Originally Posted by torontomichael
Crusades? Lets talk facts.I find it laughable that Middle Eastern residents use the "crusades" as reason to grudge the West.And here you are, in 2007, saying I should accept this bizarre,ancient grudge with understanding? So you think I had better accept as valid the grudges of morons based on a war which ended 800 years ago? No way.We won't go forward accepting & validating such long-standing transgressions. In fact the West has gone forward BECAUSE we aren't shackled by passing the hatred of ancient wrongs from one generation to the next (a trait all too evident elsewhere in the Middle east). Applying their unforgiving reasoning, I could justify the West's anger towards the Middle east for 9/11 for the NEXT 800 years! Final note on the Middle East and specifically the "crusades" rant which is Bin Ladens' song (as it is yours too judging by your post). AFTER the crusades were long over, it was in fact the Islamic powers that invaded Europe, and on numerous occassions, as far west as Vienna,Austria (or does that qualify as "irrelevant" in your mind?). European history 1200-1550 clearly shows that it was the Europeans who were "invaded" by islamists. So why is it "justifiable" for the Middle east to use the crusades as reason to feel wronged yet Europeans cannot say boo about their being invaded by the Middle East? So I've 0 interest in anyone yakking about a war now over for 800 years as justification for anything.And "walking the streets of Jerusalem" doesn't...and won't...change a damn thing.
This is such a tainted subject, even for those of us just beginning to think about it, it seems nearly impossible to get a thought across without blatant emotional distortions on all sides. Imagine if you actually lived there!
First, you have put aside the emotional, judgmental views if in fact you are interested in driving to a solution. By that, you have to not accept and subscribe to the logic of those you find on the wrong side of the discussion, personally, but you do have to accept they exist and very likely are not going to change. This limits the number of options to arriving at a solution, but it is essential to finding one. Or, do you think America and Europe will be able to convince the population of the Middle East they have just been wrong on their perceptions for the last 3,000 years because we are right and they are, well, all that is left then is, wrong?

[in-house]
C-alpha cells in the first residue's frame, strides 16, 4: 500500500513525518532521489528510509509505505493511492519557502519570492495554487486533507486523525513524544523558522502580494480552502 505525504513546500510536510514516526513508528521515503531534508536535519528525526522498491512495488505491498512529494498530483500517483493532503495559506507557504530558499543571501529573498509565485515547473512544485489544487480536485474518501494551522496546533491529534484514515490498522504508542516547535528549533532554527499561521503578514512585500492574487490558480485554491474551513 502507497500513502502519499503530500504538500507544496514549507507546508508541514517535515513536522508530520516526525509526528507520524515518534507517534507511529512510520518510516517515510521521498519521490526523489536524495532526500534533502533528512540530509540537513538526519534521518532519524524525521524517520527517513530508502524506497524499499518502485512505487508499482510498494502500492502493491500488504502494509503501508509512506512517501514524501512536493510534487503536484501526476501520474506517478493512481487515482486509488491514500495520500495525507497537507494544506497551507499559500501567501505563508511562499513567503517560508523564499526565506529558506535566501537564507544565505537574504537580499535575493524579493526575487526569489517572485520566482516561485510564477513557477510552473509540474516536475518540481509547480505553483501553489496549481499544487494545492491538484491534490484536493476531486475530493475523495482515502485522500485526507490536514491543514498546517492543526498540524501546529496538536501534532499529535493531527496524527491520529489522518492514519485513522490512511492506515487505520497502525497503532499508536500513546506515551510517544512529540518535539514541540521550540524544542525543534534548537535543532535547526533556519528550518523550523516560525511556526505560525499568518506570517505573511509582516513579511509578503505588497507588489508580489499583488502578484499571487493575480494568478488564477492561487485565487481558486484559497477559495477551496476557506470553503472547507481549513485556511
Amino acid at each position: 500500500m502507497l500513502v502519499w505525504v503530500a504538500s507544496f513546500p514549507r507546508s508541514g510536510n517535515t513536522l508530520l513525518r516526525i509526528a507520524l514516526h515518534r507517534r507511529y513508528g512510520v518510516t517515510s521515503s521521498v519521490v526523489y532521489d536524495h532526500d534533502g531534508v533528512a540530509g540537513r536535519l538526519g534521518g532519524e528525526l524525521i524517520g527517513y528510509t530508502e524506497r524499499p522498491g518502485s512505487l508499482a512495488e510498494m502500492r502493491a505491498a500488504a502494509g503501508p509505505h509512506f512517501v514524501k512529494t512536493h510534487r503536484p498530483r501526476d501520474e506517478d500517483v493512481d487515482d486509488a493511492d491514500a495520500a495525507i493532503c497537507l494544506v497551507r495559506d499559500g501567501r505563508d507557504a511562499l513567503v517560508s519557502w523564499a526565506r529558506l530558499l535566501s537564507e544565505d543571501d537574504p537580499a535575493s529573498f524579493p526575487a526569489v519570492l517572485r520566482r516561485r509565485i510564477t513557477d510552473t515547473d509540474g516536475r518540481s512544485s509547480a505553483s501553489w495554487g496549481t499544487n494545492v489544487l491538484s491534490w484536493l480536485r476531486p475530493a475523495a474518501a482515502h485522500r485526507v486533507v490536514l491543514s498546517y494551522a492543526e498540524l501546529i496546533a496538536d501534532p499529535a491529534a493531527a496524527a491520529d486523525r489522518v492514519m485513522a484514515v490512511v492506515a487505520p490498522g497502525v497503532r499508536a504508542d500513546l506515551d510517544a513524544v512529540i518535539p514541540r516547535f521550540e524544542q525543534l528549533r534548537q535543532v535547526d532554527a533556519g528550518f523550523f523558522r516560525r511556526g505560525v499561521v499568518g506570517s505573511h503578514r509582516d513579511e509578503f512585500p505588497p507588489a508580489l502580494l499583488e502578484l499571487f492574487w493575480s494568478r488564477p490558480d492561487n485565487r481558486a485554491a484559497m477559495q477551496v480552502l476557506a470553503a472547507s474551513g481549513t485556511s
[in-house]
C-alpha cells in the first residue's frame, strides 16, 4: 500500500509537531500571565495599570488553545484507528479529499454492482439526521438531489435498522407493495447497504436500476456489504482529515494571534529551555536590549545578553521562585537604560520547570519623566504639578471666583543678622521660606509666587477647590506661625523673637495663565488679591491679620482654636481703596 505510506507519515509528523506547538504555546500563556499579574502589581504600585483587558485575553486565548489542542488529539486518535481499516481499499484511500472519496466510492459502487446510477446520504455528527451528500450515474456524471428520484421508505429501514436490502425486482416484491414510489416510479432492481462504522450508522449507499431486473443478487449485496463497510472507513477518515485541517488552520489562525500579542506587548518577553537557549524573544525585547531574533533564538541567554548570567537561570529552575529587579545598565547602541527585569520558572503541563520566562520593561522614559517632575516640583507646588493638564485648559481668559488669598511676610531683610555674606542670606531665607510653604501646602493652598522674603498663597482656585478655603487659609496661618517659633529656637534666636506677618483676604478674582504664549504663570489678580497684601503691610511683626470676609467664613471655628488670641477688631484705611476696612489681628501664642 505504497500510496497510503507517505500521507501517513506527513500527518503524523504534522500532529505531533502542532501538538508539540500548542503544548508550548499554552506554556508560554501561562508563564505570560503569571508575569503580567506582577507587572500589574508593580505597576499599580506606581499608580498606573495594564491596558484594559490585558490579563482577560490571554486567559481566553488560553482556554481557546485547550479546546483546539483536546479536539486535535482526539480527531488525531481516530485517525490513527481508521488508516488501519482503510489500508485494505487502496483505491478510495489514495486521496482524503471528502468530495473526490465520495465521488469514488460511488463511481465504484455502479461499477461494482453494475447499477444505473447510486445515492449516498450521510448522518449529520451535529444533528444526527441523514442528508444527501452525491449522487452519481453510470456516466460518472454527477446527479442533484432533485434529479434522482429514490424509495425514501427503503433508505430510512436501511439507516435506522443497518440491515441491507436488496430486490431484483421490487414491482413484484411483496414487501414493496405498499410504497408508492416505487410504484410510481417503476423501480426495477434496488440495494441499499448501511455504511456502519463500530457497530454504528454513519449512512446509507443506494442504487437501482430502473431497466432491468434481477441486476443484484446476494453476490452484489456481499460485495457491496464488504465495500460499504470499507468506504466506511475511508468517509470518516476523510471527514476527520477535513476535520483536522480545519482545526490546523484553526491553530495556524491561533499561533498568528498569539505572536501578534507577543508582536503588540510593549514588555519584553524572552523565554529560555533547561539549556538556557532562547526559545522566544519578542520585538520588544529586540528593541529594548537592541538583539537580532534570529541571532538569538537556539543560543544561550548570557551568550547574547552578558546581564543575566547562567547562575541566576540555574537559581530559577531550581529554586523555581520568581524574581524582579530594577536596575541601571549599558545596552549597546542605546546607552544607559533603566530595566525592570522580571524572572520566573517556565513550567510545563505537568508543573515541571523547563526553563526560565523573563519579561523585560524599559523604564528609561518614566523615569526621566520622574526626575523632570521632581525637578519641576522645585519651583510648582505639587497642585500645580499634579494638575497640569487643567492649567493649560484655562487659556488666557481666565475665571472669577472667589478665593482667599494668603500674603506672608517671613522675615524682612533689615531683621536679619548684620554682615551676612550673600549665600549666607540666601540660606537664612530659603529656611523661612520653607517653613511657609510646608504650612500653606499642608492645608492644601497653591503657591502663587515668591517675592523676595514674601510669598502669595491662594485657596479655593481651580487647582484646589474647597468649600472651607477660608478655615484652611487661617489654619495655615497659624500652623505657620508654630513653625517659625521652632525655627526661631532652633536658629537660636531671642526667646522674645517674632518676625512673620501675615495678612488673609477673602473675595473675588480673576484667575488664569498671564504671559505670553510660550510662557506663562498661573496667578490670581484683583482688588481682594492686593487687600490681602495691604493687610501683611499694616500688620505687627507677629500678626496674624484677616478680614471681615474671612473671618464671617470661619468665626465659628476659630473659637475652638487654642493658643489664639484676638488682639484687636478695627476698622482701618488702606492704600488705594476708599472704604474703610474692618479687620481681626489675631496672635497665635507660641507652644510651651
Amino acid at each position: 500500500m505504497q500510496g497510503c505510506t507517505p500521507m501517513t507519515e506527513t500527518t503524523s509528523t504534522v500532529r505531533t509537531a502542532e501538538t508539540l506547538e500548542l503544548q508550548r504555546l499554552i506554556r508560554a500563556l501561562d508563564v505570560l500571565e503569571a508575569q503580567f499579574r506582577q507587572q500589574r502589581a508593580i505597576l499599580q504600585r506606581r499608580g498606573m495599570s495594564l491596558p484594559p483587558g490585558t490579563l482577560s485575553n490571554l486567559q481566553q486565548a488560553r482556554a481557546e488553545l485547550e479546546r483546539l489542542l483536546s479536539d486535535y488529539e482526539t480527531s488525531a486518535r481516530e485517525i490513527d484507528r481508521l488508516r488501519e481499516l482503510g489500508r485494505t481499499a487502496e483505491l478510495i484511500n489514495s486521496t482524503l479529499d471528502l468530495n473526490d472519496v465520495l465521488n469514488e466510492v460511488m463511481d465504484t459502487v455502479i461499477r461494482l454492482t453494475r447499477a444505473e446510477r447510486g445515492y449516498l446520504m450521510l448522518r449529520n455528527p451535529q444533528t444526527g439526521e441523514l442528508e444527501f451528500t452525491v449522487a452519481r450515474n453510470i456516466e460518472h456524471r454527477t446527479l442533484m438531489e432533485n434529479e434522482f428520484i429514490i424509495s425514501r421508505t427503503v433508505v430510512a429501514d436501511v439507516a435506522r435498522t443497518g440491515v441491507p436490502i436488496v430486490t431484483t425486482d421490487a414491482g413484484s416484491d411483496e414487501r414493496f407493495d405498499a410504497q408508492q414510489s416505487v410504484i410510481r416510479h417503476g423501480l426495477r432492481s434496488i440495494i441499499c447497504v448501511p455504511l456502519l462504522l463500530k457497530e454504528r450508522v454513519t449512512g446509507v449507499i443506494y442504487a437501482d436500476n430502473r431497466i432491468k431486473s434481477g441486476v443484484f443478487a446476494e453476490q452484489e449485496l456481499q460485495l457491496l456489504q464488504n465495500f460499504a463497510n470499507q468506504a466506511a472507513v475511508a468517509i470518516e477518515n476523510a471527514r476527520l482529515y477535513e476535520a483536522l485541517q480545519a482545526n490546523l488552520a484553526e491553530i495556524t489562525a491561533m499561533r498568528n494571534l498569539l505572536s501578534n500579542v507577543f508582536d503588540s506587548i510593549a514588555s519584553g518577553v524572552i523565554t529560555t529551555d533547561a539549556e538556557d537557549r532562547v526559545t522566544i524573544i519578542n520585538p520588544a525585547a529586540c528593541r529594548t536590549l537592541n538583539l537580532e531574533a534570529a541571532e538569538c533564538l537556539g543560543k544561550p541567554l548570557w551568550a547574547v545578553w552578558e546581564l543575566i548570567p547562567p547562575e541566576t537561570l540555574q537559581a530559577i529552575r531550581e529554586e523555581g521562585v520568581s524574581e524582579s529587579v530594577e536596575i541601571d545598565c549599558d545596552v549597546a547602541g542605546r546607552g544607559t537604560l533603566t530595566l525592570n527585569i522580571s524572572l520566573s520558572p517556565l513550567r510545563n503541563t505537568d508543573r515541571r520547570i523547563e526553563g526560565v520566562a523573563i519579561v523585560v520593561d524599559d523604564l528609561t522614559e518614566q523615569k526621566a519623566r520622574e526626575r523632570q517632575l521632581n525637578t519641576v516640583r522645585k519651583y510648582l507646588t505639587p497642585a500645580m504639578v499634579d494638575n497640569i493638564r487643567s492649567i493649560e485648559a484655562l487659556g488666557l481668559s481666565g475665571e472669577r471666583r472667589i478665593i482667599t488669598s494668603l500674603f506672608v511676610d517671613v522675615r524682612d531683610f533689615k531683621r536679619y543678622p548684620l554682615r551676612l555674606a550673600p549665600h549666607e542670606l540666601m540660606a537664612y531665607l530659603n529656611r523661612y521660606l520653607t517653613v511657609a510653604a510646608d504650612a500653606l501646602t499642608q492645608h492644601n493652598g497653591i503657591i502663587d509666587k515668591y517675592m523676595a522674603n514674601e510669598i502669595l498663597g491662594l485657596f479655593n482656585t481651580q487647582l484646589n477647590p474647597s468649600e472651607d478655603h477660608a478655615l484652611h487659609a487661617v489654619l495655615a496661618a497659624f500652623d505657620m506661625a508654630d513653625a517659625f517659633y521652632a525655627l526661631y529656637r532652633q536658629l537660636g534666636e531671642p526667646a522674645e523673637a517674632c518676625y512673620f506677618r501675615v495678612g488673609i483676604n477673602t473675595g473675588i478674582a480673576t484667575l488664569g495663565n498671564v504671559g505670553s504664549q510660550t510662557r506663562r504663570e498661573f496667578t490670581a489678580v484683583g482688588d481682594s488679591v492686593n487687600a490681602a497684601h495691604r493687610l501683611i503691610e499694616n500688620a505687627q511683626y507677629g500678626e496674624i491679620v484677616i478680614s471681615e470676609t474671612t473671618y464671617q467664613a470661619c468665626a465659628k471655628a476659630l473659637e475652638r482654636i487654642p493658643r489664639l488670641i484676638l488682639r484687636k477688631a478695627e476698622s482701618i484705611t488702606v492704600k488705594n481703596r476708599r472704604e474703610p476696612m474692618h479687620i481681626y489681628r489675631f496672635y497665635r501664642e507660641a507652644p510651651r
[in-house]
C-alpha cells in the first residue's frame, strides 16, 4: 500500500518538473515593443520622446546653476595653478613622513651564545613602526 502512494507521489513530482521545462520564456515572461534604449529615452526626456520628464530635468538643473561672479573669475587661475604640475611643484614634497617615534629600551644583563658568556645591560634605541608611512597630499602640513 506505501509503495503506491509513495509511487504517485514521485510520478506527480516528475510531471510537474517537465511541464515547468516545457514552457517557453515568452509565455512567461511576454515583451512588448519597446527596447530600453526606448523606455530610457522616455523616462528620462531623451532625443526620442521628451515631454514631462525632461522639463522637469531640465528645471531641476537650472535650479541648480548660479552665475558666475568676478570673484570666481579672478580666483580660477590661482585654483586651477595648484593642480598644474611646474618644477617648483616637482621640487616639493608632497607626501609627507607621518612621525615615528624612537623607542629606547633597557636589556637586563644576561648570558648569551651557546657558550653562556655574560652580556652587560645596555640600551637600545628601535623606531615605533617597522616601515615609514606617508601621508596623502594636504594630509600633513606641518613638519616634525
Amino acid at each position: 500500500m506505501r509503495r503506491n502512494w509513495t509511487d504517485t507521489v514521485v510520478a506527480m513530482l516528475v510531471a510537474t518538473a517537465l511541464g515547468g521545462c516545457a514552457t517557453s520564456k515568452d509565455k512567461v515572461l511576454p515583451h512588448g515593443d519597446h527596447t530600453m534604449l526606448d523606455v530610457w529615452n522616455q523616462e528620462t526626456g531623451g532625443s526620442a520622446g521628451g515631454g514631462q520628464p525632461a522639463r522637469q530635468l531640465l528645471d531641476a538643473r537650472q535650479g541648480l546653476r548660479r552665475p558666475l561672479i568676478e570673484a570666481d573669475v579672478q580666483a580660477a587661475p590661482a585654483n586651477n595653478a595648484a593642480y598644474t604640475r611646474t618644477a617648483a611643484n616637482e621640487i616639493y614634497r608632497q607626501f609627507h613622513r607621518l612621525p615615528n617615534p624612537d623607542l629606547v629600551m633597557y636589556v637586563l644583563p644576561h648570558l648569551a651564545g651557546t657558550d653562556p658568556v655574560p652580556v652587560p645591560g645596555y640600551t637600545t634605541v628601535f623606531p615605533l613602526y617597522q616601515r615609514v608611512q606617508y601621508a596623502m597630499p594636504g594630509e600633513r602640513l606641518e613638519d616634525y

So, using terms like "laughable" or "bizarre" or "grudges of morons" or "long standing transgressions" does little to lend credence to an argument for solving this problem. The issues are what they are, the people are what they are, and we must accept that and that alone as the circumstances describing the problem. No judgment. No taint.
Until you can get past the point of "I am right and you are wrong" as the mindset (barely) hiding behind your statements, I view the contribution to the situation like spraying gasoline on the smoldering embers of this ancient conflict.
In the end the Middle East deserves to be allowed to determine their own fate much as we demand the right to do. As I see things this could be leading to isolation of the area, by removing outside influences and only allowing contact on subjects dealing with commerce, as I have noted in other threads. No aid that involves foreigners living there, no military bases, no immigration to the US or Europe, and no student exchange programs.
One perspective of an association with the West that we constantly ignore, but that rubs many cultures the wrong way, is the worship of the dollar (or Euro, but essentially the same thing) and rate of change that the pursuit of the dollar brings. Change is the economic engine we rely on to power our entire dollar based culture. It is alluring to the younger generation, which other cultures resent, because it glorifies whatever is "new." Unfortunately "new" is too often viewed as disregarding "old" and devaluing traditions. Look at what having dollars has brought to the cities of the ME. Lots of superficial values on billboards, shopping malls, Coke, Pepsi, and so on, all sold with some "new" affront to sensitivities regarding morals and values. In many instances it is viewed with suspicion and horror. Values that have been proven to hold families and cultures together for thousands of years being abandoned for some new, constantly changing system barely a few hundred years old that might just burn out as the last of the oil is pumped from the ME reservoirs under the sand.
If you are going to argue this stuff, you have to try to understand everyone's perspective and accept it as their perspective. Being judgmental going into the discussion is not going to work. Jim